The Obliterati

Politics and other mistakes
By AL DIAMON  |  July 6, 2006

What if we could rid politics of all lies? What if candidates could be forced to admit their fabrications? What if campaigns were transformed into beacons of truth?

Well, for one thing, those campaigns would be duller than a Maine PBS panel discussion. And, for another, this column would be out of business.

Fortunately for my prospects for continued employment and Governor John Baldacci’s chances of re-election, the First Amendment’s guarantee of free speech allows candidates to say just about anything short of yelling, “Adam Sandler is a great actor” in a crowded theater.

They can tell outrageous falsehoods. They can tell subtle falsehoods. They can tell falsehoods whose veracity can only be determined through urine analysis. It’s their constitutional right.

Or maybe not.

In spite of numerous court decisions giving the highest grade of legal protection to political speech, Maine’s Commission on Governmental Ethics and Election Practices (which, for some reason, is never referred to as COGEEP) has decided it has the power to decide what’s true and to ban anything that doesn’t meet its exacting standards. As a result, the commission (you know, COGEEP), which is composed primarily of political has-beens, has not only usurped the power of columnists such as myself, but also the authority normally reserved for voters.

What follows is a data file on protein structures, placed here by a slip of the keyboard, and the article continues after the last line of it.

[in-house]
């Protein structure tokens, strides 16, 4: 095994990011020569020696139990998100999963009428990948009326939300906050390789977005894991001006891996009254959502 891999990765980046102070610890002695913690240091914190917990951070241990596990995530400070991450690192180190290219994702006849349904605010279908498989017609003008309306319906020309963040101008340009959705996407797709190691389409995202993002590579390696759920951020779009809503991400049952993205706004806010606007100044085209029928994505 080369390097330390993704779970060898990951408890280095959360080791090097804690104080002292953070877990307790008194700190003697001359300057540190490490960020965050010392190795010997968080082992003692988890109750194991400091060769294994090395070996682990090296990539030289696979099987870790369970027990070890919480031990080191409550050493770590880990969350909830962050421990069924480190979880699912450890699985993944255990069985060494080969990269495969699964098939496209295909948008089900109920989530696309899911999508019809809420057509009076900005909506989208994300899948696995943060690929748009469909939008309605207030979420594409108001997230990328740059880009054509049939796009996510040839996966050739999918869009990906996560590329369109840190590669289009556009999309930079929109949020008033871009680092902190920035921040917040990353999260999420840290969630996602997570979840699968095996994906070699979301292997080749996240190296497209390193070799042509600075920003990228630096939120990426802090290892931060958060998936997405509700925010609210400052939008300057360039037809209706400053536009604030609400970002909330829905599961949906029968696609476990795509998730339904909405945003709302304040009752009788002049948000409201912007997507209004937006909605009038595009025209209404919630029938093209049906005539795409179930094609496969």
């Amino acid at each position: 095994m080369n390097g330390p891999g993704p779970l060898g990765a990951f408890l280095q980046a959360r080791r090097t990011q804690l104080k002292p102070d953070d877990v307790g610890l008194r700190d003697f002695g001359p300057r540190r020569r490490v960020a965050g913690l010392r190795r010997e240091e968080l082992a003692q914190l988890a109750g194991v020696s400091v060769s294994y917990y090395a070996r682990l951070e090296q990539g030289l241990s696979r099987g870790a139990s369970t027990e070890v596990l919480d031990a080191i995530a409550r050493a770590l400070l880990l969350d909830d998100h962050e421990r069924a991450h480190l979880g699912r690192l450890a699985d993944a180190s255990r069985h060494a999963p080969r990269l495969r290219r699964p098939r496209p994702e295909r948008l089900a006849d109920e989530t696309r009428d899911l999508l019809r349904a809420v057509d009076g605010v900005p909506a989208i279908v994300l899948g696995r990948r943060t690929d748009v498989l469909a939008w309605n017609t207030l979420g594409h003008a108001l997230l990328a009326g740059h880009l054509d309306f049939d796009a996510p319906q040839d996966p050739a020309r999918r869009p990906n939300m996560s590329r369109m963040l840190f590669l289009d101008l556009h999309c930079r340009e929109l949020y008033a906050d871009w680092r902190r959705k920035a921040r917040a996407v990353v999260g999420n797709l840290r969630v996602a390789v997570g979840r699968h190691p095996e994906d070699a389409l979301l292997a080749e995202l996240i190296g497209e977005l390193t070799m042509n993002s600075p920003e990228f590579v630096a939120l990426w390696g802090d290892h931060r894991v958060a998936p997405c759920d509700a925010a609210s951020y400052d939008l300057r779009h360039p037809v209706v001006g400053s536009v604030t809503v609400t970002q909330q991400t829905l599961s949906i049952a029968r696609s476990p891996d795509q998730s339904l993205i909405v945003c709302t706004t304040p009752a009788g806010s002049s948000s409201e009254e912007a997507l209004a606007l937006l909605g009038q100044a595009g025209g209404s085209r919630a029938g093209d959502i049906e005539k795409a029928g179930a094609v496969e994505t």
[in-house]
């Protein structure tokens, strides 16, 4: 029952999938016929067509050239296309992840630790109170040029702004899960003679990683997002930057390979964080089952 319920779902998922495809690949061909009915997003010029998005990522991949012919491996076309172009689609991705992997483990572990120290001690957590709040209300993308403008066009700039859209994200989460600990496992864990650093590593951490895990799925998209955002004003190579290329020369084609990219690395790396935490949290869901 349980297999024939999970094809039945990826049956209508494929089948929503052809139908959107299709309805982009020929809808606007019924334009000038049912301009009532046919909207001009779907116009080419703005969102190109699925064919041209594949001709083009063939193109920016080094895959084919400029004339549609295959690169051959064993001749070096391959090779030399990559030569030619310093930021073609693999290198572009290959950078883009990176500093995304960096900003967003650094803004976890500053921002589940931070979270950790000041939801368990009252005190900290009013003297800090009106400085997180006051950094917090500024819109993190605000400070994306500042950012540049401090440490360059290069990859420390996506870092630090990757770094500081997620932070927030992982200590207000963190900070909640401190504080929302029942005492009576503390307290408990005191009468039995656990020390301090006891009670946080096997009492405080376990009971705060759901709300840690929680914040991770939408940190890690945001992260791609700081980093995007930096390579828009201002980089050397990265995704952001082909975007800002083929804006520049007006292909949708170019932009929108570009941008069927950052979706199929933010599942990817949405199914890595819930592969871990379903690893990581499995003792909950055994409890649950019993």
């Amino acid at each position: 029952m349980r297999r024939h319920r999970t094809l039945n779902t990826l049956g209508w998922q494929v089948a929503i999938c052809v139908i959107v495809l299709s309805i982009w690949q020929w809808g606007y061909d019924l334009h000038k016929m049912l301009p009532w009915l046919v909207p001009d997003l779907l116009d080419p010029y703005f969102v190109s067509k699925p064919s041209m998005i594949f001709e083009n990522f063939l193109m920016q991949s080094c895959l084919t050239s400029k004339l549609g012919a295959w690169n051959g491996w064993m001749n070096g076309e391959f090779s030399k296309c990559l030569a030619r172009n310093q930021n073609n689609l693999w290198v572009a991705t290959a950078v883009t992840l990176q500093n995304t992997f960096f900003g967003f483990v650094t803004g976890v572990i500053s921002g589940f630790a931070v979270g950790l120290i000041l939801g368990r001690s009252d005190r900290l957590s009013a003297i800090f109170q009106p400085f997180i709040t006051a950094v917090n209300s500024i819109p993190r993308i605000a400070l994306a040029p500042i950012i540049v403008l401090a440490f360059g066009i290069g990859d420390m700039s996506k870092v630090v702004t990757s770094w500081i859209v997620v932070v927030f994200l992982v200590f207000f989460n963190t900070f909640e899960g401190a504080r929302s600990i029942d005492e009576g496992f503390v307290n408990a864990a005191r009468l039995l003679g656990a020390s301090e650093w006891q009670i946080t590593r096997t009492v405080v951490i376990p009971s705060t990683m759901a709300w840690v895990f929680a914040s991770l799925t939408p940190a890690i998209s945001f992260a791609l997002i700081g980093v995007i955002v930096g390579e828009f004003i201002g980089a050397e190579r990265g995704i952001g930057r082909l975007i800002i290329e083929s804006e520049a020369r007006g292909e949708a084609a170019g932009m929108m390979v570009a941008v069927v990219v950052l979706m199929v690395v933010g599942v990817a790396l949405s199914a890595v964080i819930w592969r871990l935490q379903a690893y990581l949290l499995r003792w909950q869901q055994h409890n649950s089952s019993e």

Consider the case of Michael Mowles of Cape Elizabeth. In the June primary, Mowles, a town councilor, was seeking the Republican nomination for the state House of Representatives, a seat he had sought unsuccessfully two years before. This time around he was opposed in the primary by Jennifer Duddy, who was making her first bid for elective office.

Mowles distributed a brochure containing complimentary quotations from several people, including the state’s US senators, Olympia Snowe and Susan Collins. Most of the quotes were recent, but the Snowe and Collins endorsements were left over from Mowles’s previous campaign. He noted that fact by including the 2004 date in small type after their statements.

Duddy complained to the ethics commission (which I’m going out of my way not to call COGEEP). She claimed using the old quotes was a violation of state law, because they might deceive the public into believing the senators had taken sides in this year’s primary. On June 12, one day before the election, the commission ruled that Mowles’s brochure was misleading. “It just seemed to us it was completely inappropriate to distribute that information,” commissioner Jean Ginn Marvin told the Portland Press Herald.

A triumph for truth and justice.

Or it would have been if there was anything in state law that a) makes it illegal for politicians to make “completely inappropriate” statements or b) allows COGEEP (oops, sorry) to decide what constitutes misleading. Unfortunately for the ethics overseers, there isn’t.

“The statute doesn’t discuss misleading,” said David Lourie, a lawyer who represents Mowles. “They made that up out of whole cloth.”

Maine law does ban the use of endorsements without the permission of the endorsers. But Snowe and Collins gave such permission, and neither they nor the law bothered to set an expiration date on their approval. And even if they had, the First Amendment permits the quoting of public statements by public figures regardless of whether they gave permission. I do that sort of thing all the time, and, so far, the ethics cops haven’t busted down my door.

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